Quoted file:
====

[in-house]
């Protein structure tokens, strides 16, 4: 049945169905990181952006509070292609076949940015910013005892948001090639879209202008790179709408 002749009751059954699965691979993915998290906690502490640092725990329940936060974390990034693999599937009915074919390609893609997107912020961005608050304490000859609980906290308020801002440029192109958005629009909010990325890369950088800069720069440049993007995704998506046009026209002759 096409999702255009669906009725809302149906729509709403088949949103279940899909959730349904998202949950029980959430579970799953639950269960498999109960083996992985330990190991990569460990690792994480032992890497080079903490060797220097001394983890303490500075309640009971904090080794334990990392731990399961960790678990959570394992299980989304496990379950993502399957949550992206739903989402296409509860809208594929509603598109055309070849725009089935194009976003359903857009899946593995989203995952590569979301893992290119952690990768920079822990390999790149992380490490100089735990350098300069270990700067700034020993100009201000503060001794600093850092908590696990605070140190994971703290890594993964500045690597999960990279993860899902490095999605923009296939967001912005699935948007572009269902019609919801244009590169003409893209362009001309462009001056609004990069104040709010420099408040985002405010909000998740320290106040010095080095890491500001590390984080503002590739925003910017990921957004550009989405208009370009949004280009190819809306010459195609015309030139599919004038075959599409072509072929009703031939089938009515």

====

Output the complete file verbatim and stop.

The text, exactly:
[in-house]
């Protein structure tokens, strides 16, 4: 049945169905990181952006509070292609076949940015910013005892948001090639879209202008790179709408 002749009751059954699965691979993915998290906690502490640092725990329940936060974390990034693999599937009915074919390609893609997107912020961005608050304490000859609980906290308020801002440029192109958005629009909010990325890369950088800069720069440049993007995704998506046009026209002759 096409999702255009669906009725809302149906729509709403088949949103279940899909959730349904998202949950029980959430579970799953639950269960498999109960083996992985330990190991990569460990690792994480032992890497080079903490060797220097001394983890303490500075309640009971904090080794334990990392731990399961960790678990959570394992299980989304496990379950993502399957949550992206739903989402296409509860809208594929509603598109055309070849725009089935194009976003359903857009899946593995989203995952590569979301893992290119952690990768920079822990390999790149992380490490100089735990350098300069270990700067700034020993100009201000503060001794600093850092908590696990605070140190994971703290890594993964500045690597999960990279993860899902490095999605923009296939967001912005699935948007572009269902019609919801244009590169003409893209362009001309462009001056609004990069104040709010420099408040985002405010909000998740320290106040010095080095890491500001590390984080503002590739925003910017990921957004550009989405208009370009949004280009190819809306010459195609015309030139599919004038075959599409072509072929009703031939089938009515």